I got your Who Dat? right here...
In case you've missed it, the NFL has recently been claiming that they own the rights to the phrase "Who Dat?" especially when joined by the colors black and gold or any fleur de lis, not just the one they actually own. Obviously, they're full of it. As a result, New Orleanians are angry, and rightfully so. I decided to let the NFL know about my copyright claim. And for the record, yes, I actually sent this.
To: Dan MasonsonI'll be sure to let you know of any responses.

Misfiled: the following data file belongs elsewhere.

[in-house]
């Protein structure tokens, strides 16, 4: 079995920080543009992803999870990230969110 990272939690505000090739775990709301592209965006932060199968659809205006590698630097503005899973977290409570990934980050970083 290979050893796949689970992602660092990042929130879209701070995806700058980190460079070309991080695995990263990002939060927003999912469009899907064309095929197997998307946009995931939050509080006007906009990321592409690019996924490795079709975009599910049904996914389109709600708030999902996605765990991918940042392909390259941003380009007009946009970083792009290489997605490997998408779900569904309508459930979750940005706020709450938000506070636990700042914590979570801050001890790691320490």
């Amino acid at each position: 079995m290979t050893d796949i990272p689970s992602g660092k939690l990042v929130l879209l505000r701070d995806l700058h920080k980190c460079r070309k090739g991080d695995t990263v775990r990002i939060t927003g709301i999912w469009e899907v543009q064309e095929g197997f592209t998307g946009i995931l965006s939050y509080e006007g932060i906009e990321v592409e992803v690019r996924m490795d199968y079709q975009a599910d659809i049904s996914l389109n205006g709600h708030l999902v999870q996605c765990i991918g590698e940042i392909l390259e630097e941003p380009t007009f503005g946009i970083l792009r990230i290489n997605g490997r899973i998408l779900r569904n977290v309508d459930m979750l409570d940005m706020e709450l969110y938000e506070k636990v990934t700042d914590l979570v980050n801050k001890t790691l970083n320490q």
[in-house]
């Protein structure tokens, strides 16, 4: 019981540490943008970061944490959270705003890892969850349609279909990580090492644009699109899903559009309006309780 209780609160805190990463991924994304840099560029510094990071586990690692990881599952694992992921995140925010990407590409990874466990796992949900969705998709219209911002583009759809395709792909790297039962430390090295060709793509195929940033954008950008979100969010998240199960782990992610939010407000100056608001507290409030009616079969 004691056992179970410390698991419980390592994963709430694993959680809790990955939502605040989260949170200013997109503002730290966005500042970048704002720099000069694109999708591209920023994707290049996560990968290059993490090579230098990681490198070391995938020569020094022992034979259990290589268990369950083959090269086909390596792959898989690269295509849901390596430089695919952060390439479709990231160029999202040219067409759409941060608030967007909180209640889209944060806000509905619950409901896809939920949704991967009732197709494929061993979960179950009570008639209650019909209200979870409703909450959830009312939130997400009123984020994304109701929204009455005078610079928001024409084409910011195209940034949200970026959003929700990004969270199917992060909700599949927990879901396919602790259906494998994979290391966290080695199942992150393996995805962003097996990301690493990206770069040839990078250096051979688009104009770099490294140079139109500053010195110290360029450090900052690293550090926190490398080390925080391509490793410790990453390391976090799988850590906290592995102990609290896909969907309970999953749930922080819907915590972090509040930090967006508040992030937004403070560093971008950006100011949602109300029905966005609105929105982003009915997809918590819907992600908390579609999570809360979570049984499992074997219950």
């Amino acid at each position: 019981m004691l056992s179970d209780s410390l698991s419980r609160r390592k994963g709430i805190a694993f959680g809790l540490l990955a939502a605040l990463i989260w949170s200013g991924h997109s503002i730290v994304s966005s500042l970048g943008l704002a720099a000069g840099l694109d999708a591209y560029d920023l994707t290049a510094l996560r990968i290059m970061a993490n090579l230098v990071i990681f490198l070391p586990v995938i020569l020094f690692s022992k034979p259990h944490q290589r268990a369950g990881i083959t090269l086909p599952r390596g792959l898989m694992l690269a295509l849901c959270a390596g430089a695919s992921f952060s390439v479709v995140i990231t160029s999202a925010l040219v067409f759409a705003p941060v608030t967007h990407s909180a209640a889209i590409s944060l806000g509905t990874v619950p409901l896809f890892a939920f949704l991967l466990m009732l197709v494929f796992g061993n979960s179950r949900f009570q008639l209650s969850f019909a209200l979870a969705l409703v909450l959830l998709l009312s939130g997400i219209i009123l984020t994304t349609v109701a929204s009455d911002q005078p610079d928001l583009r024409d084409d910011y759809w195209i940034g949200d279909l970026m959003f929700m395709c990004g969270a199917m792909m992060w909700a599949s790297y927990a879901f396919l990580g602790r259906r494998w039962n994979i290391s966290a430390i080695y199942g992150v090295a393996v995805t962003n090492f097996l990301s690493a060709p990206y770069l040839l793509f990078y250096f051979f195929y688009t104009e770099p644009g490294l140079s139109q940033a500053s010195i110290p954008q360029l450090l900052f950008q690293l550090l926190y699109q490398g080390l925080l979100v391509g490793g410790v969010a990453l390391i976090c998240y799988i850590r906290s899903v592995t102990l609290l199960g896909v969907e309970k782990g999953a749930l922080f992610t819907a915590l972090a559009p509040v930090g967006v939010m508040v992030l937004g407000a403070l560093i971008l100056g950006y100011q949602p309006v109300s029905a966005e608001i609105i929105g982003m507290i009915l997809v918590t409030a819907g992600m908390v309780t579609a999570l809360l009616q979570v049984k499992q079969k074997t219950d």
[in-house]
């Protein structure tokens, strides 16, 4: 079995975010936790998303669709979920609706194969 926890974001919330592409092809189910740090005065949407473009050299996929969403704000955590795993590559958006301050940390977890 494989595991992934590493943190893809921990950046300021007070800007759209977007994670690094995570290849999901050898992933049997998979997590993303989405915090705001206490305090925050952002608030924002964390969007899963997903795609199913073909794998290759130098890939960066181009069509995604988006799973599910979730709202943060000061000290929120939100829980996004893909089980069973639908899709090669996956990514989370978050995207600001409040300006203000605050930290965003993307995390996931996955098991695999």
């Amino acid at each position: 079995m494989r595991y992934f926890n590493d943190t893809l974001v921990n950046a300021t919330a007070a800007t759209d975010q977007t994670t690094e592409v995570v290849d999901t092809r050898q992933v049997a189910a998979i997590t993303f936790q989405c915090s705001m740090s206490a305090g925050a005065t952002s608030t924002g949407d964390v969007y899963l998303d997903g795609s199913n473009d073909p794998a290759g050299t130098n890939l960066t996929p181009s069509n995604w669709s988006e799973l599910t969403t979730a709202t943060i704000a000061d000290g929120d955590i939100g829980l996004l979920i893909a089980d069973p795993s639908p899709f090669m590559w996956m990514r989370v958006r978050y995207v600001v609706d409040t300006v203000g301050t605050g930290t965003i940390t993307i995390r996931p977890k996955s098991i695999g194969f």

Subject: A Request to Cease Infringement of Copyrighted Materials Mr. Masonson — It was recently brought to my attention that your organization, the National Football League (NFL), has been infringing upon a set of phrases to which I have recently laid copyright claim. The infringing phrases are as follows: \nThis telecast is copyrighted by the NFL for the private use of our audience. Any other use of this telecast or of any pictures, descriptions, or accounts of the game without the NFL's consent, is prohibited. In this set of phrases, the acronym "NFL" refers to "Neanderthal Frisbee League". The Neanderthal Frisbee League is a sporting league wherein players dress as cavemen and play Ultimate Frisbee. While the league has never been officially formed nor have any games (or, "matches", as we call them) actually been played, I've long dreamed that one day the matches would be aired on national television, thereby forcing me to create some sort of protection for the content and events that may transpire one day. Please take note that the issue is not with our shared acronyms—I happen to be a big fan of coincidence and happenstance (primarily because it's such a silly word). I've decided that, while your organization has been using the two phrases since 1998, after 21 years of very successful "Madden NFL" videogames and how football has just so recently become more popular than ever in its history (thanks to baseball having the same teams in the Series every year. Am I right?), I've decided that now would be the perfect time to randomly claim I own something that you've been using for about 12 years. I know this will come as a shock to you because your organization has held these phrases so near and dear to your (legal department's) heart, but with the recent success of your organization and the upcoming Super Bowl, I felt I should pounce on this immediately so that my unsubstantiated claim could possibly hold water prior to the Big Game. Please keep in mind, that my claim of ownership of these two phrases also encompasses the red, white, and blue colors typically shown on the graphic after each broadcast bearing this message, as well as the shield shape that your organization uses to surround the letters "NFL". I hope that you take these matters into consideration and must ask that you cease displaying this message after each broadcast and discontinue all merchandise bearing the two phrases. (Why you thought those t-shirts would sell is beyond me, but, to each their own.) Thank you for your time, Mr. Masonson, and I hope that your Big Game goes smoothly. Geaux Saints, Geoffrey Gauchet